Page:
Also, I know that many of you have seen me and Brandon on the Food Network recently, and before another day goes by, I wanted to thank you for writing to me with your cheers. Pretty crazy, isn’t it? Our video is part of a series of short promotional segments called “The Power of Food,” in which everyday people share stories about the ways that food impacts their lives. In our case, we tell the story of how we met – through this website, of course, but more specifically, because a friend of Brandon’s did an Internet search for a lemon yogurt cake recipe, came upon Orangette, read for a while, and then told him about it, saying, “I’ve found the woman for you.” As it turns out, she was right, and the rest, as they say, is history. Sometimes I can hardly wrap my head around it. Cake is a powerful thing. I’m telling you, never, ever underestimate what it can do.
Our segment airs during commercial breaks, so be on the lookout between ads and you just might see us. A longer version of the video
Green Lentil Soup with Coconut Milk and Warm Spices
Adapted from Once Upon a Tart
If you’ve got some decent vegetable stock lying around, this thick, warming soup comes together in a snap. It’s delicious eaten plain, but I also like it with a squeeze of lime, and Brandon, Mr. Hot Sauce, likes it with sambal oelek. It would also be lovely over some fragrant rice, maybe jasmine or basmati, and with some cilantro sprinkled around. If you’d like to see how Julie, who first told me about this recipe, makes this soup, hop over to her thoughtful write-up here.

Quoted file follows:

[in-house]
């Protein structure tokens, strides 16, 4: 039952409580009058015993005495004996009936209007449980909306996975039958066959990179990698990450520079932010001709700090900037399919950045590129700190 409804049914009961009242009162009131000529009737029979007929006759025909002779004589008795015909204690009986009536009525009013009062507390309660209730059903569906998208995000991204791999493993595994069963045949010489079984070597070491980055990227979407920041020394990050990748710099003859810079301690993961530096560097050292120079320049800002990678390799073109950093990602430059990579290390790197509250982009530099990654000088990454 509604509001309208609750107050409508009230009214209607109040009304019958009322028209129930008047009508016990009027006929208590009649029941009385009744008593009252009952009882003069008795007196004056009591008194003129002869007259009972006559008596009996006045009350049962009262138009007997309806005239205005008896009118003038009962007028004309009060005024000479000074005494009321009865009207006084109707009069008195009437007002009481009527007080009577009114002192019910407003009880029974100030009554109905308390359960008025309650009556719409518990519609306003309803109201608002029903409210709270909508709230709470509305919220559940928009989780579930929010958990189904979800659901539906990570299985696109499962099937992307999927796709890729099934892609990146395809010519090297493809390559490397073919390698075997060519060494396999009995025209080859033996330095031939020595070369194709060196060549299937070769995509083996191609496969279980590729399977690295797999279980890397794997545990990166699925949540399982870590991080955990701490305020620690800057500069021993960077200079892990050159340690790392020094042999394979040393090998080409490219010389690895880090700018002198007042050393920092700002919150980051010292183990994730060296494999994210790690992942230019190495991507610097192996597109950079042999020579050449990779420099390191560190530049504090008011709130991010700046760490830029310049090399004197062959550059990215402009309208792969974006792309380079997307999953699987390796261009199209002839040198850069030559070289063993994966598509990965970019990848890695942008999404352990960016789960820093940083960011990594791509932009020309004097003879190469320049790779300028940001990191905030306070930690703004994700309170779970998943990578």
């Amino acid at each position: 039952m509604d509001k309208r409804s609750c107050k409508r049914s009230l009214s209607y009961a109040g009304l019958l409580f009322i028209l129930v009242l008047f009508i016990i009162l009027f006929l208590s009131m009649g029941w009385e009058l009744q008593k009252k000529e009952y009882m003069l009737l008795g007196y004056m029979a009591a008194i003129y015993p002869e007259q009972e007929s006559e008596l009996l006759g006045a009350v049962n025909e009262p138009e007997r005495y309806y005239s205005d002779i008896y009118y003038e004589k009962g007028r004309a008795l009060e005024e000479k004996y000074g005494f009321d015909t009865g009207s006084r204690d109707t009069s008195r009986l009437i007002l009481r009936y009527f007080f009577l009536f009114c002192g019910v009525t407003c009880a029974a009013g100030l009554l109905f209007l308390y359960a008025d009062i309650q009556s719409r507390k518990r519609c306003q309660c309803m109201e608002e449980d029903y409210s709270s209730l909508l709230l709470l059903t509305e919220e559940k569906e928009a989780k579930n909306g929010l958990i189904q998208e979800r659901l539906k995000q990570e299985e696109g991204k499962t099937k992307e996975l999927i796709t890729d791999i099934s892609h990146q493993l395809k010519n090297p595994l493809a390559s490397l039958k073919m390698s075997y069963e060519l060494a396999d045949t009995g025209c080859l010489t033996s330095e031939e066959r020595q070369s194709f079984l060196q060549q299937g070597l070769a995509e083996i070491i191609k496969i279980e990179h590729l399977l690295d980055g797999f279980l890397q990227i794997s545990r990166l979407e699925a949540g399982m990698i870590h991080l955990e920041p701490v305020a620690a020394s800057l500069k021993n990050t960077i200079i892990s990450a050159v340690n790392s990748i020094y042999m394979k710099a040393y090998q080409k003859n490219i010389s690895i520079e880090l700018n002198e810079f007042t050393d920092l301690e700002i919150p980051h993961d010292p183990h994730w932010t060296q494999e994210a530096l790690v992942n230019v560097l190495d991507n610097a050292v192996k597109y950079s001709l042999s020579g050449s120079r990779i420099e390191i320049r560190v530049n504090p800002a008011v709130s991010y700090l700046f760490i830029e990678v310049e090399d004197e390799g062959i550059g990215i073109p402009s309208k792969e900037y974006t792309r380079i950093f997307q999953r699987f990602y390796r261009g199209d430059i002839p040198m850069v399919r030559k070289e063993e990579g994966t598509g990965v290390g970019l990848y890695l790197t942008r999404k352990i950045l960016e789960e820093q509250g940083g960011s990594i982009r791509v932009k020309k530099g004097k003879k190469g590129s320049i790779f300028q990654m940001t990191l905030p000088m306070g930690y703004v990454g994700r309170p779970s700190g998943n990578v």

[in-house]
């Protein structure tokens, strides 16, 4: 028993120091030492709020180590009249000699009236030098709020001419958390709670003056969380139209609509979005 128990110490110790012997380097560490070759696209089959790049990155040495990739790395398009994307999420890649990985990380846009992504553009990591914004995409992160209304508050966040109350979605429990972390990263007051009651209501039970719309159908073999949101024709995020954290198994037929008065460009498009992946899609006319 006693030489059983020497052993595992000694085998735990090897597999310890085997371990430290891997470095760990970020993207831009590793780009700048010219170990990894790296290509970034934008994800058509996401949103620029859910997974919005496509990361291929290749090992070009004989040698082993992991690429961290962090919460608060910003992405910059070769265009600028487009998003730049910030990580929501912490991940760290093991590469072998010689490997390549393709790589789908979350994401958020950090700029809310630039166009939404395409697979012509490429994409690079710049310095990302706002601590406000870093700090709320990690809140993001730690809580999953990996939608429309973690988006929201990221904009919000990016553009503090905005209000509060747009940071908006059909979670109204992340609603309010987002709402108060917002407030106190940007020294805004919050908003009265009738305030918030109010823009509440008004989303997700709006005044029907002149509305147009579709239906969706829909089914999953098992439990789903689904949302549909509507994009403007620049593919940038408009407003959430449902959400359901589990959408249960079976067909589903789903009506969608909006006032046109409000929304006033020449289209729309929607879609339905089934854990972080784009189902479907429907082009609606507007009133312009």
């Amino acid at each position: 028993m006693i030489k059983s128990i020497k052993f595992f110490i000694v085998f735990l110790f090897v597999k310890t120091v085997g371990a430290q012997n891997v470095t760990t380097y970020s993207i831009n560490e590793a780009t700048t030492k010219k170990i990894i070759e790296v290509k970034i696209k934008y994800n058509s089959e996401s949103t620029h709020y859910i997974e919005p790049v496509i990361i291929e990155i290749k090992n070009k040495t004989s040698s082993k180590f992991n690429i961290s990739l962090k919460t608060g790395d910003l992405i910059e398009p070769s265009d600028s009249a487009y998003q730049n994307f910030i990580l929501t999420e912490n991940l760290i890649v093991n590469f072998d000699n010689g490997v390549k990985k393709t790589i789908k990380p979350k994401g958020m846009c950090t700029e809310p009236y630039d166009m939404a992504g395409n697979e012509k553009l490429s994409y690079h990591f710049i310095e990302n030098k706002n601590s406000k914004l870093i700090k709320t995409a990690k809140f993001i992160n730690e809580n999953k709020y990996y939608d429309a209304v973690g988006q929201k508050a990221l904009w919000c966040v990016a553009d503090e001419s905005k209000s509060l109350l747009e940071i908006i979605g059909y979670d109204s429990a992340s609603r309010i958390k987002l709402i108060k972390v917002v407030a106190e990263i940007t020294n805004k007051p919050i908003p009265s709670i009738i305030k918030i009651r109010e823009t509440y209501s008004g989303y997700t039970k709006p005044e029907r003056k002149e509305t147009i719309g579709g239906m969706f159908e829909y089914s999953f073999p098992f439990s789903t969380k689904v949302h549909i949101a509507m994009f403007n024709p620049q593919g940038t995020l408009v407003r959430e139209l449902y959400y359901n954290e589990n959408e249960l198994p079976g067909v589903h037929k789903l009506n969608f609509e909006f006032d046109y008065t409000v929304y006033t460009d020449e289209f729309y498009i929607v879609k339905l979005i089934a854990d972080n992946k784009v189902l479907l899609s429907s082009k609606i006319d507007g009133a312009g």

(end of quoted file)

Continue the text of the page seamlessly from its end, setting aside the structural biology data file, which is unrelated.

Also, about the butter: if you want to use less, I think you could. I haven’t tried it yet, but I’ll bet it wouldn’t make a wink of difference, flavor-wise, if you added all the spices in the beginning, with the garlic, rather than adding some then and some later. That way, you could nix the clarified butter – a bit of a fussy step, anyway – and scratch three tablespoons of butter from the recipe.
6 Tbsp. unsalted butter, divided
1 large yellow onion, finely chopped
2 large garlic cloves, minced or pressed
1 tsp fresh thyme leaves
1 ½ tsp. turmeric
6 cups vegetable stock, preferably from this recipe
1 ½ cups French green lentils, picked over for stones and other debris
½ tsp. ground cardamom
¼ tsp. ground cinnamon
¼ tsp. ground cloves
A pinch of nutmeg
A few grinds of black pepper
1 ¼ cups coconut milk
¼ tsp. fine sea salt, plus more to taste
In a soup pot or Dutch oven, warm 3 tablespoons of the butter over medium-high heat. Add the onion and cook, stirring occasionally, until it is translucent. Turn the heat down to medium, and add the garlic, thyme, and turmeric. Cook, stirring frequently, until the onion is lightly browned and very soft.
Add the stock and the lentils, bring to a simmer, and cook for 25-30 minutes, or until the lentils are soft and tender.
In a small saucepan, warm the remaining 3 tablespoons butter over medium heat. When the butter is entirely liquefied, there will be a foamy white layer on top. Skim it away and discard it. What you’ll have left is clarified butter – a clear, yellow liquid – and a bit of white sediment at the bottom of the pan, which are the milk solids. Carefully pour the clarified butter into a small bowl or cup; then rinse the sediment out of the pan. Return the clarified butter to the pan, and place it over medium heat. Add the cardamom, cinnamon, cloves, nutmeg, and pepper, and warm them, stirring, until they are very fragrant, a minute or two.
Pour the clarified butter and spices into the soup. Add the coconut milk, and stir well. Cook for about 15 minutes to blend the flavors. Taste, and adjust the salt as necessary. Serve.
Note: Like many things with complex spicing, this soup improves with time. It’s great on the first day, but it’s even better on the second.
Yield: 4-6 servings